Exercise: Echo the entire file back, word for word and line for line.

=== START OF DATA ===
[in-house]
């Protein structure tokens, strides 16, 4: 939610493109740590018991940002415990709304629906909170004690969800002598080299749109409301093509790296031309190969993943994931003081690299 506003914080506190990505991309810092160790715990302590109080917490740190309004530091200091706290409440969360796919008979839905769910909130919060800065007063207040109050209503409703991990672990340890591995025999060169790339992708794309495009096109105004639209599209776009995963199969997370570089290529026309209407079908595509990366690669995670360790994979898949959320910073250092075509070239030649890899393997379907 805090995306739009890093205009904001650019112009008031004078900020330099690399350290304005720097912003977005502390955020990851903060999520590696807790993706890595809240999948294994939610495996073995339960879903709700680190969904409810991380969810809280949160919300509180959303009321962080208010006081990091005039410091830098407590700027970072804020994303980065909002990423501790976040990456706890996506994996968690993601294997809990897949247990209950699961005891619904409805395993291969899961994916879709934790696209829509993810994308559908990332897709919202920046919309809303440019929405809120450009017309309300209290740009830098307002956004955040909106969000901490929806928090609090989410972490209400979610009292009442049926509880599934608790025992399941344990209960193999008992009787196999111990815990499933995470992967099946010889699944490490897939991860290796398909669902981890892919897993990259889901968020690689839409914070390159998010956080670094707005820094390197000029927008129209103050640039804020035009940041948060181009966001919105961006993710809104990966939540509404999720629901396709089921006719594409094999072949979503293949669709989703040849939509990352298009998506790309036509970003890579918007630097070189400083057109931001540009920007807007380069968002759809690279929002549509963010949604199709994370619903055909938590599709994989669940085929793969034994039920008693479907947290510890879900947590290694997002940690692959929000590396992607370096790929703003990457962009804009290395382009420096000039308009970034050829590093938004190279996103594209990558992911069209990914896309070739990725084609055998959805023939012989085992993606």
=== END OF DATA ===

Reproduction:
[in-house]
């Protein structure tokens, strides 16, 4: 939610493109740590018991940002415990709304629906909170004690969800002598080299749109409301093509790296031309190969993943994931003081690299 506003914080506190990505991309810092160790715990302590109080917490740190309004530091200091706290409440969360796919008979839905769910909130919060800065007063207040109050209503409703991990672990340890591995025999060169790339992708794309495009096109105004639209599209776009995963199969997370570089290529026309209407079908595509990366690669995670360790994979898949959320910073250092075509070239030649890899393997379907 805090995306739009890093205009904001650019112009008031004078900020330099690399350290304005720097912003977005502390955020990851903060999520590696807790993706890595809240999948294994939610495996073995339960879903709700680190969904409810991380969810809280949160919300509180959303009321962080208010006081990091005039410091830098407590700027970072804020994303980065909002990423501790976040990456706890996506994996968690993601294997809990897949247990209950699961005891619904409805395993291969899961994916879709934790696209829509993810994308559908990332897709919202920046919309809303440019929405809120450009017309309300209290740009830098307002956004955040909106969000901490929806928090609090989410972490209400979610009292009442049926509880599934608790025992399941344990209960193999008992009787196999111990815990499933995470992967099946010889699944490490897939991860290796398909669902981890892919897993990259889901968020690689839409914070390159998010956080670094707005820094390197000029927008129209103050640039804020035009940041948060181009966001919105961006993710809104990966939540509404999720629901396709089921006719594409094999072949979503293949669709989703040849939509990352298009998506790309036509970003890579918007630097070189400083057109931001540009920007807007380069968002759809690279929002549509963010949604199709994370619903055909938590599709994989669940085929793969034994039920008693479907947290510890879900947590290694997002940690692959929000590396992607370096790929703003990457962009804009290395382009420096000039308009970034050829590093938004190279996103594209990558992911069209990914896309070739990725084609055998959805023939012989085992993606």